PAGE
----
The lawsuit against Kentucky was sensational and certainly could be perceived as a negative when candidates were compared.
Suing your former employer isn't exactly going to put one candidate ahead of another when there is a close call for a job. But contractual rifts can occur, even if this one seemed to be a bit extreme: Kentucky fired him thinking it wouldn't have to pay his $6 million salary, but Gillispie felt he deserved the money even though he never formally signed his long-term contract and was basing his case on an internal memorandum.
Despite all that, he could've survived.
What likely has forced Gillispie to the assistant route before landing another job as a head coach was his arrest early Thursday morning on a charge of driving under the influence. Coaches who get fired find it incredibly difficult to be recycled in the next coaching carousel. Most have to become assistant coaches again to find their footing before proving themselves worthy of head-coaching positions again.
But Gillispie was coming from Kentucky, one of the premier jobs in the country. He was a proven success in his brief tenures at UTEP and Texas A&M, where he had done a marvelous job of turning each into a legit program. The Kentucky gig didn't go as well on the court in his second season in Lexington, but the recruiting wasn't the issue.
Let's remember that Gillispie beat out Florida's Billy Donovan and Duke's Mike Krzyzewski to get Patrick Patterson, who may well be the SEC Player of the Year this season for new Wildcats coach John Calipari. Gillispie is also the one who secured Daniel Orton, a big-time get who should flourish under Calipari this season.
But the DUI charge is the clincher for Gillispie. This is not the first time he has faced such a charge. He was arrested in 1999 on charges of driving while intoxicated and use of an improper lane in Tulsa, Okla. He pleaded guilty to reckless driving, and the other charges were dropped.
In 2003, when he was the head coach at UTEP, Gillispie was arrested again, this time on suspicion of drunken driving. The charges were later dropped because of a lack of evidence that his blood-alcohol level was above the legal limit.
The damage has been done with Thursday's arrest.
One athletic director who is well connected in the Midwest and West and would have considered Gillispie for an opening in the future, said Thursday that as soon as he saw Gillispie's name back in the news: "I found myself thinking, 'Can this guy be hired?' I think an AD would have to think long and hard about the community he's in. Drinking and driving is such a big issue."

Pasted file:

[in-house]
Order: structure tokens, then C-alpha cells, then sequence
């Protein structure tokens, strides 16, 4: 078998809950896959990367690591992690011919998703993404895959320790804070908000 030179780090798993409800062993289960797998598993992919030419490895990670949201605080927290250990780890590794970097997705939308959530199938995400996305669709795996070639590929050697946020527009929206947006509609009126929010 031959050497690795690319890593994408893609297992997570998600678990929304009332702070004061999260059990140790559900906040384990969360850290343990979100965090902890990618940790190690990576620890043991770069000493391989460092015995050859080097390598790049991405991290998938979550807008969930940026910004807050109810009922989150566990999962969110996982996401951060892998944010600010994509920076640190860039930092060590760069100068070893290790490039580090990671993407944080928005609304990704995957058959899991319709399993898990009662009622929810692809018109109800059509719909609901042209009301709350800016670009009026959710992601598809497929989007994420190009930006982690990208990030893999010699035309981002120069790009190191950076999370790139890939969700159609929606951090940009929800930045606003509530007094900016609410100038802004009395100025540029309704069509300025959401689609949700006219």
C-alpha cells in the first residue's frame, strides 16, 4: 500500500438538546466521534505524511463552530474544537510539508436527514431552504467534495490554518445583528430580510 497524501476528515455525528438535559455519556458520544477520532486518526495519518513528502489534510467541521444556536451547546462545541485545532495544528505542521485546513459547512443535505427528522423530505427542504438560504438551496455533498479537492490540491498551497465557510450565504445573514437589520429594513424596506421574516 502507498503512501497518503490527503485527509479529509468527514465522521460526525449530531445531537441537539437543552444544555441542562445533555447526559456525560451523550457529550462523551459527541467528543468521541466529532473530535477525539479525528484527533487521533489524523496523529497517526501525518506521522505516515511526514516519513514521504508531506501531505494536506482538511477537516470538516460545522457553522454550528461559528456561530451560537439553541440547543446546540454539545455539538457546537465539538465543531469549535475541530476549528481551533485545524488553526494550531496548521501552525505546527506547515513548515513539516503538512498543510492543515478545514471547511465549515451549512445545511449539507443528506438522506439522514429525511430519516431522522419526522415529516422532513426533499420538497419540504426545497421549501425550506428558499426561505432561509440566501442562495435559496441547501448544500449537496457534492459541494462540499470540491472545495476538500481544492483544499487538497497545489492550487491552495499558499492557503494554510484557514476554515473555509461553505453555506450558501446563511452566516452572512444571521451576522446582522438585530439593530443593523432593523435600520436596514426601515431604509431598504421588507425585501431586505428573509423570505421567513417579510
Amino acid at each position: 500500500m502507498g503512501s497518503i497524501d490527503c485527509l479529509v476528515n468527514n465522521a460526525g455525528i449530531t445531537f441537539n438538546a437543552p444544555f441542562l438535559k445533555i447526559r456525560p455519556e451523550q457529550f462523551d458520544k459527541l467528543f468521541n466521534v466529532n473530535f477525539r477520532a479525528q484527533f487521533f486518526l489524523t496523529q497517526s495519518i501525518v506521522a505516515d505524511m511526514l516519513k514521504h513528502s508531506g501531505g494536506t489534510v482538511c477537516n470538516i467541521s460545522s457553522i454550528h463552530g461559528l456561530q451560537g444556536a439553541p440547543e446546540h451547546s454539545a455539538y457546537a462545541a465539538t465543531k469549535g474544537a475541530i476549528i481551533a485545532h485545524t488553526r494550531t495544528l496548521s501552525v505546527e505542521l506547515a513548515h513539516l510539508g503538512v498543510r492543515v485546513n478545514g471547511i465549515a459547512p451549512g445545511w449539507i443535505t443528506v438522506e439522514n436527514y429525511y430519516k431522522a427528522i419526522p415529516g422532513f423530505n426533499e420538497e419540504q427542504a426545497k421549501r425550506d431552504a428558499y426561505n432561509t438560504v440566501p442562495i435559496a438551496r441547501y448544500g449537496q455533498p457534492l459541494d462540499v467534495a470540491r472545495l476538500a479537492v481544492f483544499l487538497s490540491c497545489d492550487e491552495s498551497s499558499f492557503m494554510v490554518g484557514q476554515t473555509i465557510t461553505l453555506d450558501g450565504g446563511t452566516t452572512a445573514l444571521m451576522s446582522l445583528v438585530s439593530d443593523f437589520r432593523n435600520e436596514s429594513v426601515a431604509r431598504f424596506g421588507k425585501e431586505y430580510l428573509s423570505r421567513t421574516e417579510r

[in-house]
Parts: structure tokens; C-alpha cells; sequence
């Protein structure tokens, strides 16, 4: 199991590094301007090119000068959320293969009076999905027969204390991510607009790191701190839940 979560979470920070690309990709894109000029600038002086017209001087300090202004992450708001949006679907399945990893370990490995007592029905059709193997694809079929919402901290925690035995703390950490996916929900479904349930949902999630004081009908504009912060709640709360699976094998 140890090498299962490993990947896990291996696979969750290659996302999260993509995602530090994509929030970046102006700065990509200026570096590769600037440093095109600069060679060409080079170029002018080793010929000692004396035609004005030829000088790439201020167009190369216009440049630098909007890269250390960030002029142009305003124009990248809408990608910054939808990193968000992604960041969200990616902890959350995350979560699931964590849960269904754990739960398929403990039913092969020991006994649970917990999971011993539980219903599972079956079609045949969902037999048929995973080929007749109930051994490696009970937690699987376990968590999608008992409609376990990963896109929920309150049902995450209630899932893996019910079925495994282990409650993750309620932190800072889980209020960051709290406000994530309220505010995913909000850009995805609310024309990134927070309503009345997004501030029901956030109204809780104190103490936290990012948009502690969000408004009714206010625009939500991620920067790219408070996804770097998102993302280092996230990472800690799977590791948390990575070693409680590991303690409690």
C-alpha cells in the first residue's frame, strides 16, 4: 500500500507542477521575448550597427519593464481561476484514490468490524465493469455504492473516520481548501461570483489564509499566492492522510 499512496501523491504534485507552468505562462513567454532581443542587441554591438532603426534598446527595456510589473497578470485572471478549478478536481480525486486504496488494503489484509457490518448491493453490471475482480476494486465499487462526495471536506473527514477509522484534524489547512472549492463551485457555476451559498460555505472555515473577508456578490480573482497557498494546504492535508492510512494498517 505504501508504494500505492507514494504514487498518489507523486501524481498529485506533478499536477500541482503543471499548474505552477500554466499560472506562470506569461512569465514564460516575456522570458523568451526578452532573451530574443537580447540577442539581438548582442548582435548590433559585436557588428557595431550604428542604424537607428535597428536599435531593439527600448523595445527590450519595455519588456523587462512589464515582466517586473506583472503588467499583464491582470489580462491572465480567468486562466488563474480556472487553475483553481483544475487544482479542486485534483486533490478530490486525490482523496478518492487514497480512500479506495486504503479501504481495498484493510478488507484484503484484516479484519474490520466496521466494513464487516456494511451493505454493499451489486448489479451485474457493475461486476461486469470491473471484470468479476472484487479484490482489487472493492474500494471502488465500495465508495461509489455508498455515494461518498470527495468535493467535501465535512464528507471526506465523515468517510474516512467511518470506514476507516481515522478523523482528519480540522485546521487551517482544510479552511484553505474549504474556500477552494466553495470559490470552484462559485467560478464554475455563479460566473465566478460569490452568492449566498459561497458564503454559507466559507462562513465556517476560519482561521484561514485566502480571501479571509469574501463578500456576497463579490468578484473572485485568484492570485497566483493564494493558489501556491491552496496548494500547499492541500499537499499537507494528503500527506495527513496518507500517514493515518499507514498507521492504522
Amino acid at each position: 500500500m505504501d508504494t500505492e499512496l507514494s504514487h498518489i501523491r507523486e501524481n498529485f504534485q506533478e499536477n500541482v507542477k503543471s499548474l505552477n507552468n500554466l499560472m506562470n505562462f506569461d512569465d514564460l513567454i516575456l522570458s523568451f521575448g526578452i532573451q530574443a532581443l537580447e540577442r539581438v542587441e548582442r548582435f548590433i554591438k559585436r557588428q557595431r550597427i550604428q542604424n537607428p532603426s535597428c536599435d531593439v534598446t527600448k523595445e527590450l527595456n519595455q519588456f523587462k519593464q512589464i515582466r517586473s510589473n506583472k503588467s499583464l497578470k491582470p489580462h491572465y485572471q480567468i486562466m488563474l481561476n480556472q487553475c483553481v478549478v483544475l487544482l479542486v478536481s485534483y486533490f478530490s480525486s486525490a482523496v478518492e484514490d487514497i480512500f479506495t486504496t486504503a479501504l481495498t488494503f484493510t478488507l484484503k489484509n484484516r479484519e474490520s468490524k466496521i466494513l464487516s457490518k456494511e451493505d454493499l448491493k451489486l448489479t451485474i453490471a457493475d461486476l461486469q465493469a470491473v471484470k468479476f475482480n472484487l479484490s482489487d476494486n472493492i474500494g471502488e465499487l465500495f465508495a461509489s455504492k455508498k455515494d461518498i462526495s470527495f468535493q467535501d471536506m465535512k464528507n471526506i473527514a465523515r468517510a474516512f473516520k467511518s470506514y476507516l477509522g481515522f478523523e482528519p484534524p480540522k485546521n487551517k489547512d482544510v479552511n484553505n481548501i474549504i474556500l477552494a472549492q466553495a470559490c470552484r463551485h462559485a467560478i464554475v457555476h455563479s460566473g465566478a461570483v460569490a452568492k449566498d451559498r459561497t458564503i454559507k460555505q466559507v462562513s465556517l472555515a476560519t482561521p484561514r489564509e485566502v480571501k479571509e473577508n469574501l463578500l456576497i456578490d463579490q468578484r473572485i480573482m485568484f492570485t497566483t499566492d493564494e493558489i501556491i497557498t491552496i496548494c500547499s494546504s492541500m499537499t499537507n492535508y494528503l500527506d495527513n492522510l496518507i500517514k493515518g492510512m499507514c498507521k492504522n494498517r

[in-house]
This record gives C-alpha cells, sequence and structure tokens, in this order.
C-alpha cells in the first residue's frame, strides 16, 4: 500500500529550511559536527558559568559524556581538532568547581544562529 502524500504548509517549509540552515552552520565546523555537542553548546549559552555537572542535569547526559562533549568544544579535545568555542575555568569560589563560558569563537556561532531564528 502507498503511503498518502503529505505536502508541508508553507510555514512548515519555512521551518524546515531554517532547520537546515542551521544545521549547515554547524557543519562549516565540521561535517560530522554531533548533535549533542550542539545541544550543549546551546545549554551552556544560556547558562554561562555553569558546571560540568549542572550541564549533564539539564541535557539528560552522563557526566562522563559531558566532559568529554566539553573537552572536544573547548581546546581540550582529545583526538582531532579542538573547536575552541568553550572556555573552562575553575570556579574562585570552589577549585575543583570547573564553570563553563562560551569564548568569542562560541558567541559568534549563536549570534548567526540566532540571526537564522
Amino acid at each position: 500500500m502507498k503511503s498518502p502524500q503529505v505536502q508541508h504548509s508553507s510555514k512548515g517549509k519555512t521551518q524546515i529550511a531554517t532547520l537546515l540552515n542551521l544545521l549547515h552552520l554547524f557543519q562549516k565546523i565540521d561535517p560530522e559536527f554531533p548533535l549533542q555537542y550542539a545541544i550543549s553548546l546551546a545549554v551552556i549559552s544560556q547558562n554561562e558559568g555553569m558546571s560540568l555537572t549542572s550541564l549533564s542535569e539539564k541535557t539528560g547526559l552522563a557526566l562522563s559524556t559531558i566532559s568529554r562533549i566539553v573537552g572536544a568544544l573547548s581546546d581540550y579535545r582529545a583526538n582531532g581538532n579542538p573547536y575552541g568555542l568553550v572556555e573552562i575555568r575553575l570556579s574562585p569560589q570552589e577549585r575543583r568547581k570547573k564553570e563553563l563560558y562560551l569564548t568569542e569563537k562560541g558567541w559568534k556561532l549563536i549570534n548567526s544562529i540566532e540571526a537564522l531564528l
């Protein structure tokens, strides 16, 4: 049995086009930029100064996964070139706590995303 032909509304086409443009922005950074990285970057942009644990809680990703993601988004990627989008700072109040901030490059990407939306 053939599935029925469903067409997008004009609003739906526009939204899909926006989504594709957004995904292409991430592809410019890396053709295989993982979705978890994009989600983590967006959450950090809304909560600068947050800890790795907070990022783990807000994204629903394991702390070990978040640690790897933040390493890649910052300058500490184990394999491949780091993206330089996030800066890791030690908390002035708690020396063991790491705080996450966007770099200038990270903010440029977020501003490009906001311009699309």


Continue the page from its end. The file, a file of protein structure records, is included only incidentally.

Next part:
The athletic director, who asked to remain anonymous, said the DUI charge is the one transgression that could keep Gillispie from being hired.
"Lawsuits and litigation happen; contracts can have ambiguity, and there can be different interpretations," the athletic director said. "To me, the DUI is much more problematic. There's no question that if a job came open and you had two candidates, it would be hard to hire him. There are so many good candidates out there with less baggage.
"But who knows, someone may take a chance on him. My guess is that it will be a while and it won't be the job he wants."
Gillispie could have remained in College Station for a decade-plus. The Aggies were winning, and he was at home in his native Texas. It was hard to turn down Kentucky, though, considering all the job has to offer -- from the prestige to the recruiting advantages to the money. But since he took the job, the star Gillispie has been on has plummeted and created a crater he will now need to crawl out of in the near future.
Gillispie has good friends in the business, is a likable soul and has a passion for the game. He has proved to be an intense, passionate and productive coach. But now is the time for him to make sure he makes decisions that will allow him to get back to what he loves doing instead of dealing with the embarrassment of a mug shot that will haunt him for some time.
• Louisville coach Rick Pitino made a point in his monologue at a news conference Wednesday that the Cardinals haven't been hurt in recruiting and will continue to bring in top-10 classes. He's probably right. Recruiting has changed. The days of a traditional recruiting experience in which an elite coach goes into the home to pitch the school are over.
Louisville, like a number of elite programs, gets players through a variety of ways and notably through connections. Pitino is still viewed as a coach who can land NBA-level players. He won't have to be in a family's home to convince a player and his parents that he has high moral standing and that they should come play for him. By the time he gets to a home visit, the decision to go to Louisville likely already has been made.
Decisions are made so early, often well before a home visit, that the sitdown with the family generally has become nothing more than a rubber-stamping of the decision.